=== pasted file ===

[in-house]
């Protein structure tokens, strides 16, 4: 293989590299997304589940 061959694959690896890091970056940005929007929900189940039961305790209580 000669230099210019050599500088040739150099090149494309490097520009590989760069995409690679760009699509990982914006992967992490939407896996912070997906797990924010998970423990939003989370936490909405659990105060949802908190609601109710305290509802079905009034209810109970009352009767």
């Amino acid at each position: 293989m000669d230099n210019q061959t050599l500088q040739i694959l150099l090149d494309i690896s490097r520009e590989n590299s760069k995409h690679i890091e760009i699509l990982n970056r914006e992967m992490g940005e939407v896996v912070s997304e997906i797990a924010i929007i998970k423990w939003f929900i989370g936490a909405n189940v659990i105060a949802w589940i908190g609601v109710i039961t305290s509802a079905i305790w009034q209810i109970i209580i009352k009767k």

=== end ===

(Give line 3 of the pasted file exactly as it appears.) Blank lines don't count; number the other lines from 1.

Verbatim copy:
């Amino acid at each position: 293989m000669d230099n210019q061959t050599l500088q040739i694959l150099l090149d494309i690896s490097r520009e590989n590299s760069k995409h690679i890091e760009i699509l990982n970056r914006e992967m992490g940005e939407v896996v912070s997304e997906i797990a924010i929007i998970k423990w939003f929900i989370g936490a909405n189940v659990i105060a949802w589940i908190g609601v109710i039961t305290s509802a079905i305790w009034q209810i109970i209580i009352k009767k």